After the festive excitement, it’s natural to feel a little glum in January. There’s Blue Monday, plus the weather is rubbish and we’re feeling the pinch from spending at Christmas. So we’ve put together some top tips and resources to help you feel more upbeat...
1: Keep active
Keeping active isn’t just about keeping fit, it helps improve your mental health and exercise releases endorphins. So you don’t have to be training hard or going to the gym to keep active - there are lots of ways to feel the benefits, whatever your level of fitness.
2: Eat well
What we eat can affect the way we feel. Eating regularly will help your blood sugar from dipping (which can make you tired and depressed), while eating smaller portions spaced out regularly throughout the day and avoiding foods that are high in sugar can have a positive impact on your mood. Plus don’t forget your five a day!
3: Cuddle your dog
Cuddling your furry friend (dog, cat, rabbit...) reduces levels of Cortisol, the hormone that is responsible for stress, anxiety and depression. Not got a pet? A human will do... but make sure you know them and have checked they want one first!
4: Drink responsibly
While alcohol can sometimes have a short-term positive impact on our mood, in the long-term it can cause anxiety and depression. There’s a reason why ‘Dry January’ has become so popular, and this course might just help you see and feel the benefits of changing your drinking habits.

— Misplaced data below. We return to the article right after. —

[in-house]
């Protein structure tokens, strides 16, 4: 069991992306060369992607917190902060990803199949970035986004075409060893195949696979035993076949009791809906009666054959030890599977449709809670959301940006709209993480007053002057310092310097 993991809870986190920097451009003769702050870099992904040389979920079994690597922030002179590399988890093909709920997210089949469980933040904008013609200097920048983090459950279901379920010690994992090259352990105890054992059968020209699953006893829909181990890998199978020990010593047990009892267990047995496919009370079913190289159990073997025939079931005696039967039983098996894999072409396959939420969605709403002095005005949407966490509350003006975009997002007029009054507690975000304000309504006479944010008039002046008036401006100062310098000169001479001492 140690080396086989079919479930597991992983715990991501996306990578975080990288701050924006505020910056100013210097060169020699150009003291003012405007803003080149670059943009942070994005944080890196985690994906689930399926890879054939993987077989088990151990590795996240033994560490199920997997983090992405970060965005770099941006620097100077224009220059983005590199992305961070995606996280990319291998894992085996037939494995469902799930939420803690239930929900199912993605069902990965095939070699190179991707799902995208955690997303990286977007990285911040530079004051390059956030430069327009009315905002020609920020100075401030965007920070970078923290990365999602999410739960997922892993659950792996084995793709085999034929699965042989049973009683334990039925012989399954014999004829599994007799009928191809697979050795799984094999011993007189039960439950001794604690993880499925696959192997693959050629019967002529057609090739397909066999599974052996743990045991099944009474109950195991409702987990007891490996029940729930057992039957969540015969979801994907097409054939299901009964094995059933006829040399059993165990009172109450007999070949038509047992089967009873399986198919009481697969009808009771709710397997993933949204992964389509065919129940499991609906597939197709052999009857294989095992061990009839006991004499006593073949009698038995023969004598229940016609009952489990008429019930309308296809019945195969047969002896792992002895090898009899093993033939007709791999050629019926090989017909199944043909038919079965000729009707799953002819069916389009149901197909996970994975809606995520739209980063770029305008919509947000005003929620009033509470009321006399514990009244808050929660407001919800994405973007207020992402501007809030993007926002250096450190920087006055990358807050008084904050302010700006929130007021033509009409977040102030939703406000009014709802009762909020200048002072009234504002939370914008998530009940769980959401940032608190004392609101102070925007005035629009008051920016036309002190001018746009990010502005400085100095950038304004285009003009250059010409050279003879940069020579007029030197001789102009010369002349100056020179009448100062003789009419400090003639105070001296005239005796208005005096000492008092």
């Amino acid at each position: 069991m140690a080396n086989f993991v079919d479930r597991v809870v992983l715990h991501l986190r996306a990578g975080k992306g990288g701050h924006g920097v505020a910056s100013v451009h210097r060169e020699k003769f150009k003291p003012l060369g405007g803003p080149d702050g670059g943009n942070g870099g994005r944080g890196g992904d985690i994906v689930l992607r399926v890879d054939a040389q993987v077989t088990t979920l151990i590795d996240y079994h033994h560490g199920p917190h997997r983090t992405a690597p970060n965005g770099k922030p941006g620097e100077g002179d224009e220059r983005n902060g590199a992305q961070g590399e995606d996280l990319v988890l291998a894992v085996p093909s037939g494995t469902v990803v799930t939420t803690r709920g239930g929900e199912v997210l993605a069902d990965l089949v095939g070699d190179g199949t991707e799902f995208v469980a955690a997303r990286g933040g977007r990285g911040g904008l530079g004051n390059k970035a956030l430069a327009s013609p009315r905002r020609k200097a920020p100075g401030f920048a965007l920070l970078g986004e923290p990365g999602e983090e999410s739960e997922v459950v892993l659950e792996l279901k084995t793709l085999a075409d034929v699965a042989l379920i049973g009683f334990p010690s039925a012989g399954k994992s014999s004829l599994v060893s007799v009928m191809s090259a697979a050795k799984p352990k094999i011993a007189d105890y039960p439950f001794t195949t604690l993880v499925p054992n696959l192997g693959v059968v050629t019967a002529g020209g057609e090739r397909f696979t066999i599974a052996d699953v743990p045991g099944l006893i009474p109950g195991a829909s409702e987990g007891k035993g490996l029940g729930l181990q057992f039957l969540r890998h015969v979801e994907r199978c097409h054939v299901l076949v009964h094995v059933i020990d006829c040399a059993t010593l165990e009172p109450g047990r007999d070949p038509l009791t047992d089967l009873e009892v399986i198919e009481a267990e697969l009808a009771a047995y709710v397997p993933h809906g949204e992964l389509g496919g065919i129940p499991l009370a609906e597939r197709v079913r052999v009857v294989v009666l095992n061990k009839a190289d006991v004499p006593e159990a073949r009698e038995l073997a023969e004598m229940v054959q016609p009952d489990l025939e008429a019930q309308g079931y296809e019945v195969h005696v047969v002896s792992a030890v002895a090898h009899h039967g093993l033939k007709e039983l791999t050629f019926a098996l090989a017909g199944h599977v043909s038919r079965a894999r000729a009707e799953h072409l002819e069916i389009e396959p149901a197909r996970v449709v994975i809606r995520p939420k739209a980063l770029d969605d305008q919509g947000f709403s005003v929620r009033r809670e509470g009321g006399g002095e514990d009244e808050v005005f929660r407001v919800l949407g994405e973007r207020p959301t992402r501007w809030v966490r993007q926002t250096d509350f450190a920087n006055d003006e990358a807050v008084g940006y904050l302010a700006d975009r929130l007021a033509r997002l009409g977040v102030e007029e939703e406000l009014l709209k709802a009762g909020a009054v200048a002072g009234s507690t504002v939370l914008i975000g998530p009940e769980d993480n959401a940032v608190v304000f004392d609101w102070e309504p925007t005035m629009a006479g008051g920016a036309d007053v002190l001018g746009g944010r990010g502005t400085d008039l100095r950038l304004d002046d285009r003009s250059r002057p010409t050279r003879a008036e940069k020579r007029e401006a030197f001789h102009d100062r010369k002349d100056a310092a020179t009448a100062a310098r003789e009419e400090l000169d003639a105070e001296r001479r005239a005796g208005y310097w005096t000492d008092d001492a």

5: Practice self-care
Consciously do things that can improve your mental health. What that looks like will be different for all of us. It could be having a bath, meditating, singing, enjoying a good book, spending time cooking a delicious meal, or just taking time to slow down. Follow these tips and make some time for yourself.
6: Get some sunlight
Getting some sun increases your serotonin and helps you fight off Seasonal Affective Disorder (SAD). It's all too easy to sit at your desk (be that at home or the office) and watch the day disappear from out the window, so get outside whenever you can, even if just for a few minutes and feel the benefits.
7: Set social media boundaries
Studies have found a link between heavy social media use and an increased risk in depression, anxiety, loneliness and self-harm. Take time to notice which accounts have a negative impact on your mood and unfollow them, avoid social media use an hour before bed and when you first wake up in the morning.
8: Sleep well
Sleep is crucial to our wellbeing and experts sugget avoiding watching TV in your bedroom to help you sleep better. You can practice mindfulness or meditation before bed, avoid screens (TVs, phones or tablets) just before bed time, or run yourself a hot bath to help you relax before sliding under that cosy duvet...
9: Speak with friends
Chatting with friends and family can really perk you up.... the ‘It’s good to talk’ slogan may have been just that, a slogan, but it’s true! Friends help us put our problems into perspective, put a smile on our faces, and even if it’s them that needs your support, that’s a great feeling to be able to help them too.
10: Seek help when needed
Sometimes, speaking to a friend or family member might not be enough. If you think you’re feeling more than just ‘a bit low’, then don’t ignore the signs - speak to a GP. There’s no shame in asking for help from anyone. Look after yourself, and if that means asking for help, do it.